Section 22 – Liability and equity – The liability component of a compound financial instrument (i.e. preference shares issued which meet the definition of a liability and is convertible to equity) is to be accounted for in line with Section 11 and Section 12.

What are the key points?
  • Derivative financial instruments will need to be fair valued and recognised on the statement of financial position. For non FRS 26 adopters under old GAAP these were not recognised and instead disclosed. Examples of derivative financial instruments are: forward currency contracts, interest rate swaps, put and call options etc.
  • Hedge accounting can be utilised if it meets the conditions specified in Section 12.18. An instrument is a hedging instrument provided all the following conditions are met:
  1. It is financial instrument measured at fair value through the profit and loss.
  2. It is a contract with an external party to the reporting entity; and
  3. It is not a written option, except as described in Section 12.17C.
  • There are three types of hedges as defined in Section 12.19, namely; a) Fair value hedge, b) cash flow hedge and c) hedge of a net investment in a foreign operation.
  • Where a fair value hedge exists the gain/loss is posted to the profit and loss account.
  • Where a cash flow hedge or a net investment in foreign operation exists, the gain/loss on the hedging instrument is posted to other comprehensive income to the extent that this offsets against the loss/gain posted on the hedged item with the ineffective portion posted to the profit and loss account.
  • For the net investment in foreign operation hedge the cumulative gain or loss posted on the hedging instrument relating to the effective portion of the hedge that has been accumulated in equity shall not be reclassified from equity to the profit and loss on disposal or partial disposal of the foreign operation (Section 12.14).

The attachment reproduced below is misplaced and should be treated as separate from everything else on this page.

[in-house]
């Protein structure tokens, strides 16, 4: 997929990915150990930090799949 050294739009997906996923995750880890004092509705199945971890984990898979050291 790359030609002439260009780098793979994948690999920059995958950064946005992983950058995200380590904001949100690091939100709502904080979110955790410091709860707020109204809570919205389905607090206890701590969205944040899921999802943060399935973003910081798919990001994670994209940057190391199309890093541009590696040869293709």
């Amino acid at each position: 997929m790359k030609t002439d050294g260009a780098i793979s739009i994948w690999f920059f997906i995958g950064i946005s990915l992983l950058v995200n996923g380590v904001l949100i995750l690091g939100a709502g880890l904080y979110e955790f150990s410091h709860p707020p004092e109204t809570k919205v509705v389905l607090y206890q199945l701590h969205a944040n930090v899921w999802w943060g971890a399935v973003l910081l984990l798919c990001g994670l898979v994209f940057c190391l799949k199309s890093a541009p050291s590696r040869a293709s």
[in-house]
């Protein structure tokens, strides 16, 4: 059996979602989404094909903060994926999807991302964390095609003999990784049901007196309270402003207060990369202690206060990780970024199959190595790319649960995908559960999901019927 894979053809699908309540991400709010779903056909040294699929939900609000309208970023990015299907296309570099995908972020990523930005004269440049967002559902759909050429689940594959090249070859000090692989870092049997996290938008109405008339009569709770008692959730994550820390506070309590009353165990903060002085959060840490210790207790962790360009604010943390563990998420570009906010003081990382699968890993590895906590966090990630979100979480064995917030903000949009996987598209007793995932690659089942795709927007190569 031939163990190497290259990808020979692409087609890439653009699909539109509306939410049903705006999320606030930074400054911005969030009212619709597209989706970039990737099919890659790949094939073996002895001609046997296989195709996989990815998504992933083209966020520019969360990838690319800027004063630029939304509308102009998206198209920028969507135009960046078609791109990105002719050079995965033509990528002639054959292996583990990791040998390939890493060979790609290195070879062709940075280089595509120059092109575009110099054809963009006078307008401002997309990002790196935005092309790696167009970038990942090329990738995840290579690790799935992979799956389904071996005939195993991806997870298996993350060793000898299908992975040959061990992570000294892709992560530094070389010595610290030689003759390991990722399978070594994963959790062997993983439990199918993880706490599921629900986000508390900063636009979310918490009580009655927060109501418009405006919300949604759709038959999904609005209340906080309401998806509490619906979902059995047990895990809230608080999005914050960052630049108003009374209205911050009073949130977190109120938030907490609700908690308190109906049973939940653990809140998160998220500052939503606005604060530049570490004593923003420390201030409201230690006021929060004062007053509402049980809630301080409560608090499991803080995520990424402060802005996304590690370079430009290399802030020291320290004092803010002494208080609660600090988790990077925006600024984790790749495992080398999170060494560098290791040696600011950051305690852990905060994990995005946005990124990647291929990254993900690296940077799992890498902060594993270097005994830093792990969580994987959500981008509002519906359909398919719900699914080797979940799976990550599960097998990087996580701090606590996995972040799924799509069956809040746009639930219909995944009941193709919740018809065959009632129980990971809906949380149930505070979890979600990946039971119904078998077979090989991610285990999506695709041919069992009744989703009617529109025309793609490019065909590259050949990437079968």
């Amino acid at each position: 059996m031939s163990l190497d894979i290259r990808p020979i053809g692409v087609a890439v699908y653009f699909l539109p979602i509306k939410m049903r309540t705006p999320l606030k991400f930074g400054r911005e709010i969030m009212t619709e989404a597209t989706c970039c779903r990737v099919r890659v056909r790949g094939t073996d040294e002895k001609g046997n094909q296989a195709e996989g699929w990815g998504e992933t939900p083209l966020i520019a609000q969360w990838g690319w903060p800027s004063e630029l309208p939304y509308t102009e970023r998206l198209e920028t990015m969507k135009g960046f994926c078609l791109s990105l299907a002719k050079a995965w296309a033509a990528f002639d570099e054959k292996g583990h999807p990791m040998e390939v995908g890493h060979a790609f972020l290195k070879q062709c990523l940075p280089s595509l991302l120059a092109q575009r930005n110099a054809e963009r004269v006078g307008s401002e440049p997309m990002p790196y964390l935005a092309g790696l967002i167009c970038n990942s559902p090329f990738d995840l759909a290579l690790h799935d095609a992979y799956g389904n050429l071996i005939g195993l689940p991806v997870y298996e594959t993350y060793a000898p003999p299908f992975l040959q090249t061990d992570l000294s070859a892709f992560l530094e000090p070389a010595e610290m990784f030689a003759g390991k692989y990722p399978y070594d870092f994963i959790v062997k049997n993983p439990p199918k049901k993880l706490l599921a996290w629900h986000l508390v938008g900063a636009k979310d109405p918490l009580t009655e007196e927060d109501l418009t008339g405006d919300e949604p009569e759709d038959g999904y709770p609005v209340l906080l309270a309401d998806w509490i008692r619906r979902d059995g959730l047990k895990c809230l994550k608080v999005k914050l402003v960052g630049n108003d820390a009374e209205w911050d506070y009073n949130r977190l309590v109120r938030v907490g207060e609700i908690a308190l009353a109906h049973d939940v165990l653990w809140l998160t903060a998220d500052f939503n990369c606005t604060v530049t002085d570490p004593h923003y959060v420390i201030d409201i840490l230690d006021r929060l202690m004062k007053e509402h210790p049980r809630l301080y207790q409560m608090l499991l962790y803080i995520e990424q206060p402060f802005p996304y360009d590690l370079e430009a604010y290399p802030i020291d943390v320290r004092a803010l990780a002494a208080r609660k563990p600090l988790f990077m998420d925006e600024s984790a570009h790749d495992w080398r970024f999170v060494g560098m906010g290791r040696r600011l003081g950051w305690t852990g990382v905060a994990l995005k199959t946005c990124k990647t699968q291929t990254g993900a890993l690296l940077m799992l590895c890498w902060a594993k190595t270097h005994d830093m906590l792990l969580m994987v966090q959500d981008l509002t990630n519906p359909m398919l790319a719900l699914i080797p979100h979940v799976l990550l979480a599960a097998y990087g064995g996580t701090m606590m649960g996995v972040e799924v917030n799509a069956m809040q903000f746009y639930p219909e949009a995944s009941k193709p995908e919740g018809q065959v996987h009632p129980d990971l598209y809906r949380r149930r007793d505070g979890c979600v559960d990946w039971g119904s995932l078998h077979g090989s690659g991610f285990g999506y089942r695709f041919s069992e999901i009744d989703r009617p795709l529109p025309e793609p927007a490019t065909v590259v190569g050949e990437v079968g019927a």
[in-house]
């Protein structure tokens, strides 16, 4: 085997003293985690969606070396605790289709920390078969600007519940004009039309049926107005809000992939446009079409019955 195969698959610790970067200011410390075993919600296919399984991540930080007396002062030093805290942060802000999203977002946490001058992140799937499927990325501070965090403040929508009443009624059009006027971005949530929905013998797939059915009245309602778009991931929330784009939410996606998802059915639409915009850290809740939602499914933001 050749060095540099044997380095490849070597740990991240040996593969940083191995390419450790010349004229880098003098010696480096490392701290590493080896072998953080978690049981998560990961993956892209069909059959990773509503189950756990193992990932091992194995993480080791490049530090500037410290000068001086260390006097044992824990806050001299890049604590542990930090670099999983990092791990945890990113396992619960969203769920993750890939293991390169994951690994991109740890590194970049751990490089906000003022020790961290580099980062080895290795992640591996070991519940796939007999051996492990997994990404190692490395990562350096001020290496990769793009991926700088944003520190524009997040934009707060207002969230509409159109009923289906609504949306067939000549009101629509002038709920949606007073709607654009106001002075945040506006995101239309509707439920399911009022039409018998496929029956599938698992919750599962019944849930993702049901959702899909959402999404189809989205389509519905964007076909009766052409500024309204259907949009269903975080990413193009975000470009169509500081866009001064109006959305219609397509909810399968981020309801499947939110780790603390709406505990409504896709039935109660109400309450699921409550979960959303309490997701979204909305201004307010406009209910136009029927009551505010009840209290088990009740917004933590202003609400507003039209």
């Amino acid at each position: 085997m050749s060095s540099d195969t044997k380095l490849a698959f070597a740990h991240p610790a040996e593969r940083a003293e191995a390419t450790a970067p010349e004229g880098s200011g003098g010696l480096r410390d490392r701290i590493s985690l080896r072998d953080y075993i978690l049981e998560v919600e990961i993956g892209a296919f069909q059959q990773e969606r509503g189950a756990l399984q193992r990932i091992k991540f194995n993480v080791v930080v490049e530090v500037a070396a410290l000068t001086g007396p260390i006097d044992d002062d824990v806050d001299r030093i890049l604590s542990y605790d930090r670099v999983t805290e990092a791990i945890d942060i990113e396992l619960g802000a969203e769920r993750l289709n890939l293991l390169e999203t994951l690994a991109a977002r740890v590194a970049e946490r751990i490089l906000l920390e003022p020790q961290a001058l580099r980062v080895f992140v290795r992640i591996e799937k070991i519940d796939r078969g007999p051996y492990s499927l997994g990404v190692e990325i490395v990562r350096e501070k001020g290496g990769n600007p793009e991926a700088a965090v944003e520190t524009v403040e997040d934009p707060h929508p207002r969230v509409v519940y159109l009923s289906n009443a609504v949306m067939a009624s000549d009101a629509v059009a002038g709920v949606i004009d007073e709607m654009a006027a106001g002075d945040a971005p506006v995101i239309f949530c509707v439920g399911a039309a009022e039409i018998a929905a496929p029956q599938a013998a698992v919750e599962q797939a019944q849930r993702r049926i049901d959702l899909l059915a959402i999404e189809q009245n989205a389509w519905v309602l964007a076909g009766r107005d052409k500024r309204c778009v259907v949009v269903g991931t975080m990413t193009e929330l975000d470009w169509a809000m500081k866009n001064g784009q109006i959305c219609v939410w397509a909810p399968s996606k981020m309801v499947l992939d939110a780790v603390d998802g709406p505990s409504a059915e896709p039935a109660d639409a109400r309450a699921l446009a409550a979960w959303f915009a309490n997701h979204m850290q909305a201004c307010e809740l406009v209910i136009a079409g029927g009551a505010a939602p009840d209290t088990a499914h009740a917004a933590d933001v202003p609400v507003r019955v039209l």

• An entity can choose to discontinue hedge accounting provided the entity has documented its election and provided the hedging instrument has expired/is sold/terminated or exercised or the conditions no longer exist (Section 12.25).
  • Section 12.26 to Section 12.29A deals with the disclosure requirements which are extensive.
  • No concept of an embedded derivative.
What do accountants need to do?

Be aware of the requirements for accounting for derivative financial instruments (e.g. forward contracts, interest rate swap etc) and advise clients accordingly.

Review their client portfolio for companies where forward contracts and other derivatives exist and advise clients of the need to get these fair valued so that they can be taken on to the balance sheet.

Advise clients impacted of the volatility this section may cause to the results if hedge accounting is not adopted.

Advise impacted clients on how to apply hedge accounting where the option is adopted.

Advise clients on the need for tax adjustments on transition to be included in the 2015 tax computation and beyond where items have fallen out for tax purposes as a result of the opening balance sheet being restated to show fair value of financial instruments which is non-permanent in nature.

Review contracts for options (put or call) and assess whether the subject of the contract is for own use or not. Where it is not for own use they should be fair valued.

What do companies need to do?

Review contracts entered into to assess if a derivative exists to determine if the standard is applicable. Review contracts for options (put or call) and assess whether the subject of the contract is for own use or not. Where it is not for own use they should be fair valued.

Where a derivative exists, arrange for such a derivative to be fair valued so that the transition adjustments can be determined.

Assess whether it is possible to apply hedge accounting at the date of transition.